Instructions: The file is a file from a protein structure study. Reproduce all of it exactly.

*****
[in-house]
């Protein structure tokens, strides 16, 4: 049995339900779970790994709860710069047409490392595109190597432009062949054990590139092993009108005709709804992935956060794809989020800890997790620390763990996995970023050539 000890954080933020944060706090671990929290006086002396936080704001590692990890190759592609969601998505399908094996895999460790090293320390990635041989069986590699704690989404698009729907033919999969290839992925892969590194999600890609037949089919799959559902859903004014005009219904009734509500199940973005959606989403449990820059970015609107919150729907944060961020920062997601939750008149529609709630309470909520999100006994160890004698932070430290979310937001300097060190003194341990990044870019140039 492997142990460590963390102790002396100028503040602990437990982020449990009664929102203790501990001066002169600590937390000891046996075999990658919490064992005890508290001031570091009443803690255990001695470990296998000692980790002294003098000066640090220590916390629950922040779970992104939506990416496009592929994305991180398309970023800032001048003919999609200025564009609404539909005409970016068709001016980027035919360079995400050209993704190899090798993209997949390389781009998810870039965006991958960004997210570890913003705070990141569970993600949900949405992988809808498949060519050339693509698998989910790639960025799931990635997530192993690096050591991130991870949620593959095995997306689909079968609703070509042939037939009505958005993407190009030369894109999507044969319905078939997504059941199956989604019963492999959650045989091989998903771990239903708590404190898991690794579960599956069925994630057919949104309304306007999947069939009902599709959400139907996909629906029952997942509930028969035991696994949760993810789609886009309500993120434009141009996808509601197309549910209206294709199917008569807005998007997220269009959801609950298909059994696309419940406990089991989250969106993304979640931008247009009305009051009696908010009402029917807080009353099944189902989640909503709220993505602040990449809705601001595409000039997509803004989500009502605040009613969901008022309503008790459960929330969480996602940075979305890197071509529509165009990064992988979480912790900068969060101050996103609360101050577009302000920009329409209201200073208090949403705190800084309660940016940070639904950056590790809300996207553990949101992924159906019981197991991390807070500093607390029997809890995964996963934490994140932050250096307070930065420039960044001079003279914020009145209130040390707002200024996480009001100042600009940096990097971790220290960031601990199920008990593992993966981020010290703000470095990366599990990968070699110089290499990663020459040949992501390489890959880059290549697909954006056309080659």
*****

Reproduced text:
[in-house]
């Protein structure tokens, strides 16, 4: 049995339900779970790994709860710069047409490392595109190597432009062949054990590139092993009108005709709804992935956060794809989020800890997790620390763990996995970023050539 000890954080933020944060706090671990929290006086002396936080704001590692990890190759592609969601998505399908094996895999460790090293320390990635041989069986590699704690989404698009729907033919999969290839992925892969590194999600890609037949089919799959559902859903004014005009219904009734509500199940973005959606989403449990820059970015609107919150729907944060961020920062997601939750008149529609709630309470909520999100006994160890004698932070430290979310937001300097060190003194341990990044870019140039 492997142990460590963390102790002396100028503040602990437990982020449990009664929102203790501990001066002169600590937390000891046996075999990658919490064992005890508290001031570091009443803690255990001695470990296998000692980790002294003098000066640090220590916390629950922040779970992104939506990416496009592929994305991180398309970023800032001048003919999609200025564009609404539909005409970016068709001016980027035919360079995400050209993704190899090798993209997949390389781009998810870039965006991958960004997210570890913003705070990141569970993600949900949405992988809808498949060519050339693509698998989910790639960025799931990635997530192993690096050591991130991870949620593959095995997306689909079968609703070509042939037939009505958005993407190009030369894109999507044969319905078939997504059941199956989604019963492999959650045989091989998903771990239903708590404190898991690794579960599956069925994630057919949104309304306007999947069939009902599709959400139907996909629906029952997942509930028969035991696994949760993810789609886009309500993120434009141009996808509601197309549910209206294709199917008569807005998007997220269009959801609950298909059994696309419940406990089991989250969106993304979640931008247009009305009051009696908010009402029917807080009353099944189902989640909503709220993505602040990449809705601001595409000039997509803004989500009502605040009613969901008022309503008790459960929330969480996602940075979305890197071509529509165009990064992988979480912790900068969060101050996103609360101050577009302000920009329409209201200073208090949403705190800084309660940016940070639904950056590790809300996207553990949101992924159906019981197991991390807070500093607390029997809890995964996963934490994140932050250096307070930065420039960044001079003279914020009145209130040390707002200024996480009001100042600009940096990097971790220290960031601990199920008990593992993966981020010290703000470095990366599990990968070699110089290499990663020459040949992501390489890959880059290549697909954006056309080659």